Furthermore, the most recent mental health records (other than two pages from 2010 and 2011; Doc. 7-3, pp. 2-3) submitted by Plaintiff date back to 2007. His mental health evaluation dated August 4, 2004, states that Plaintiff's treatment plan was discontinued at that time, "due to his unwillingness to work on agreed-upon goals" (Doc. 7-4, p. 7). According to this document and other notes from various prison mental health providers, Plaintiff's diagnosis was "antisocial personality disorder." Defendants Peppers and Rhodes-Bushur observed that although Plaintiff had in the past been diagnosed at times with serious mental illness,*fn3 his inappropriate behaviors in 2004 were not due to a mental illness, but were a function of his antisocial personality disorder (Doc 7-4, pp. 6-7). Records from 2006 indicate that he was evaluated and given psychotropic medication for insomnia and anxiety (Doc. 7-4, pp. 9-10, 15). In addition, mental health staff have intervened numerous times in response to Plaintiff's acts of self-harm or reports of urges to kill or injure himself (Doc. 7-2, pp. 10-14, 18-19, 24-29; Doc. 7-3, pp. 25-27; Doc. 7-4, pp. 1-2; Doc. 7-8, pp. 2-13; Doc. 7-9, pp. 11-12; Doc. 7-10, pp. 5-7).

Plaintiff asserts in his complaint that Defendants have "falsified" his records to say that nothing is wrong with him and that he is a malingerer. However, given the extensive treatment Plaintiff has received over the years from numerous mental health staff, as evidenced by his attached records, the assertion that mental health providers are lying about his condition stretches credulity. The complaint thus fails to indicate that Plaintiff suffers from either bipolar disorder or schizophrenia.

As for Plaintiff's assertion that he suffers from suicidal ideations, and the documentation that he has antisocial personality disorder, it is possible that these could be considered serious medical conditions. If so, then Plaintiff must also plead facts to indicate that one or more of the Defendants was deliberately indifferent to his need for treatment of these conditions. He has failed to do so.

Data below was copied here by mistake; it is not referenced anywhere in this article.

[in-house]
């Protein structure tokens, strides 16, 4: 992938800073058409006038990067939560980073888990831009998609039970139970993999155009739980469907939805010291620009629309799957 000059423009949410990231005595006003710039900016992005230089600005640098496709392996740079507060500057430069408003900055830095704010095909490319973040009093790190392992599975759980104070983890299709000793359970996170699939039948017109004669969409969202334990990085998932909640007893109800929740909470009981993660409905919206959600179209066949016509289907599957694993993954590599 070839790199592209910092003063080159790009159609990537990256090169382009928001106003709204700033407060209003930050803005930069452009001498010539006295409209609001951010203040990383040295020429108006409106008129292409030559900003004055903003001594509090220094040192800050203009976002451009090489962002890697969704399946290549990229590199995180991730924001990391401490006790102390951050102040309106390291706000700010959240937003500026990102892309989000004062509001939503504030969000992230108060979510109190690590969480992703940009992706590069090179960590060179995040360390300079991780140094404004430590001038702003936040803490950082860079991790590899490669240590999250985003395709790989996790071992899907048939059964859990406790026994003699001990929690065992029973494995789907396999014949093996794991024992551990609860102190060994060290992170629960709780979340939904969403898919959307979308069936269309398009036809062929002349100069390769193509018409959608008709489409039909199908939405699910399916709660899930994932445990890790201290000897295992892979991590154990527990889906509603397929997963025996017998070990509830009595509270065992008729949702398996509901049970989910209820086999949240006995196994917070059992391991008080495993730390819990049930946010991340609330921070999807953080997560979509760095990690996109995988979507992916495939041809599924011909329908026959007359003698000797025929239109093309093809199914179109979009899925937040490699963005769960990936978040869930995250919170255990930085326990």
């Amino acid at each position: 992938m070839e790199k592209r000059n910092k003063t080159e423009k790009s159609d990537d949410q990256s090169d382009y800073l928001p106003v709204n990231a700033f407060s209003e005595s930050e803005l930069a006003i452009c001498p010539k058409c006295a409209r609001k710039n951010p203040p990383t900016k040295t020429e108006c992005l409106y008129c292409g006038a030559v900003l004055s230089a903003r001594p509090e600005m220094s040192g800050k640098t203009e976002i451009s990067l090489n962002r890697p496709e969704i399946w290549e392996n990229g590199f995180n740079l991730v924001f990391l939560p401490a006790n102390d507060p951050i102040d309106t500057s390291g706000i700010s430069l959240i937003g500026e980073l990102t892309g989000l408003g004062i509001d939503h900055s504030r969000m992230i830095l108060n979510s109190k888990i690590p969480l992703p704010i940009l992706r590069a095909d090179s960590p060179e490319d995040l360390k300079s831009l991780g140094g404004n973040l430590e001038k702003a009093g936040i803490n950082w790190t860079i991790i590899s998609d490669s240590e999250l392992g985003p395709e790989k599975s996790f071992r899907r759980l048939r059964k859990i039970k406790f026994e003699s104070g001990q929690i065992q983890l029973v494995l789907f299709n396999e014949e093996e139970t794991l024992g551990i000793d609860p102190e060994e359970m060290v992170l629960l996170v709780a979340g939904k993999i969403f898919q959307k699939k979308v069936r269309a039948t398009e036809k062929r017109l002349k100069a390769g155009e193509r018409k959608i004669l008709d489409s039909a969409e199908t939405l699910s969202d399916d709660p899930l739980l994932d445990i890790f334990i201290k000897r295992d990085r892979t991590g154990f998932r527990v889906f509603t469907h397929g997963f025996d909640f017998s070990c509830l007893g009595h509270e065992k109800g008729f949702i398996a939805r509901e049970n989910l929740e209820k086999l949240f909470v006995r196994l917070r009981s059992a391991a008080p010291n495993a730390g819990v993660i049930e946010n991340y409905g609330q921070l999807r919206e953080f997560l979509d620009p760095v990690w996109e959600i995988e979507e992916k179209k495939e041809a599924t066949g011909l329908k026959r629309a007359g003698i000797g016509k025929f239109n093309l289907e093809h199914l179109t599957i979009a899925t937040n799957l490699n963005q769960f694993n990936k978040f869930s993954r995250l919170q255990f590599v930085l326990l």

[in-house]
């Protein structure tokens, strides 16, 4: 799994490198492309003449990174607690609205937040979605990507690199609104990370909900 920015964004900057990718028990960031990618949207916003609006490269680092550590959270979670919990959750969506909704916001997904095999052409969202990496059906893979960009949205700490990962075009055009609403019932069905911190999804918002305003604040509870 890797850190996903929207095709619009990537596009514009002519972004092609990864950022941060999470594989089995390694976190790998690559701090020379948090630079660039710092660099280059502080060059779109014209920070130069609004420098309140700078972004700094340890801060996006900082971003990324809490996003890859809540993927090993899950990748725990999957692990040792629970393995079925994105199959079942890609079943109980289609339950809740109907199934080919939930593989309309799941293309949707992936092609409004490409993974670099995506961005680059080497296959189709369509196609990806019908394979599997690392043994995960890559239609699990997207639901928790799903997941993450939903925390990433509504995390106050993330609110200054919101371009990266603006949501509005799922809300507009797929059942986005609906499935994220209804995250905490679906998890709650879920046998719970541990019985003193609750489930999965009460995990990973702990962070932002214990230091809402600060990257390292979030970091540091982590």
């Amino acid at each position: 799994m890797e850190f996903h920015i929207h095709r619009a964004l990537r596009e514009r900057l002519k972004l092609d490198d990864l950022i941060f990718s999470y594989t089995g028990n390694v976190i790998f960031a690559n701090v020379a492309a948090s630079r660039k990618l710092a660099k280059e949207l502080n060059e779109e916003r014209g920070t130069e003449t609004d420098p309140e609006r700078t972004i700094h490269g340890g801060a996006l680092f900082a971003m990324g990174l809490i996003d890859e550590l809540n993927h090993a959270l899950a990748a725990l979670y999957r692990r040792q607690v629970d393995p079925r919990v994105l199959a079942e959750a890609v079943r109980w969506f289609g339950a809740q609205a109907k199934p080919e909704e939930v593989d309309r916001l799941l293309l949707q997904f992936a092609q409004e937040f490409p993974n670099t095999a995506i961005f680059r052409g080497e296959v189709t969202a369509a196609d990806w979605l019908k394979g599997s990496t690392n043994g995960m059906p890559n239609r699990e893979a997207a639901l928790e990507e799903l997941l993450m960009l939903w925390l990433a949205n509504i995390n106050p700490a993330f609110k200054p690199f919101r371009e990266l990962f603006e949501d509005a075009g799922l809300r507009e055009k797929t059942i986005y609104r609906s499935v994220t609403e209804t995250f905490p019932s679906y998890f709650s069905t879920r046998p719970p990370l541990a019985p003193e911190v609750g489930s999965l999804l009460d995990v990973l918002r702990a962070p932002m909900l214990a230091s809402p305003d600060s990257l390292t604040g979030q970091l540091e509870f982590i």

As noted above, Plaintiff had been placed on at least one treatment plan to address his behavior related to his antisocial personality disorder, however, he refused to work on goals in accordance with that plan. While that treatment plan was discontinued in 2004, Plaintiff continued to have mental health services available to him and was given medication when he requested assistance. His records also indicate that he was placed on suicide watch when he appeared to be at risk, and/or placed in restraints after cutting himself. Plaintiff has submitted numerous copies of grievances filed by him in 2010 and 2011, in which he raised complaints similar to those included in this action. The staff responses to those grievances state that Plaintiff had been visited by mental health staff on several occasions after he requested services (Doc. 7-8). Thus, Plaintiff's allegations that he has been denied mental health treatment are not supported by the materials which he has incorporated into his complaint. Instead, it appears that he is merely dissatisfied with the treatment which has been offered to him.

An inmate's disagreement with a physician's chosen course of his medical treatment does not amount to deliberate indifference under the Eighth Amendment. See Ciarpaglini v. Saini, 352 F.3d 328, 331 (7th Cir. 2003); Garvin v. Armstrong, 236 F.3d 896, 898 (7th Cir. 2001) (courts will not takes sides in disagreements about medical personnel's judgments or techniques); Snipes v. DeTella, 95 F.3d 586, 591 (7th Cir. 1996). The Eighth Amendment does not give prisoners entitlement to "demand specific care" or "the best care possible," but only requires "reasonable measures to meet a substantial risk of serious harm." Forbes v. Edgar, 112 F.3d 262, 267 (7th Cir. 1997). Further, a difference of opinion between medical professionals concerning the treatment of an inmate will not support a claim for deliberate indifference. Norfleet v. Webster, 439 F.3d 392, 396 (7th Cir. 2006); see also Garvin, 236 F.3d at 898.

The allegations that Plaintiff was placed in restraints for three to four days at a time and denied food and clothing may raise a question as to whether this treatment could have violated the Eighth Amendment. However, Plaintiff has failed to connect any individual Defendant to these incidents, nor has he provided enough specifics for any Defendant to respond to the allegations. The reason that plaintiffs, even those proceeding pro se, for whom the Court is required to liberally construe complaints, see Haines v. Kerner, 404 U.S. 519, 520-21 (1972), are required to associate specific defendants with specific claims is so these defendants are put on notice of the claims brought against them and so they can properly answer the complaint. "Federal Rule of Civil Procedure 8(a)(2) requires only 'a short and plain statement of the claim showing that the pleader is entitled to relief,' in order to 'give the defendant fair notice of what the . . . claim is and the grounds upon which it rests.'" Bell Atlantic Corp. v. Twombly, 550 U.S. 544, 555 (2007) (quoting Conley v. Gibson, 355 U.S. 41, 47 (1957)). Thus, where a plaintiff has not included a defendant in his statement of the claim, the defendant cannot be said to be adequately put on notice of which claims in the complaint, if any, are directed against him. Furthermore, merely invoking the name of a potential defendant is not sufficient to state a claim against that individual. See Collins v. Kibort, 143 F.3d 331, 334 (7th Cir. 1998) ("A plaintiff cannot state a claim against a defendant by including the defendant's name in the caption.").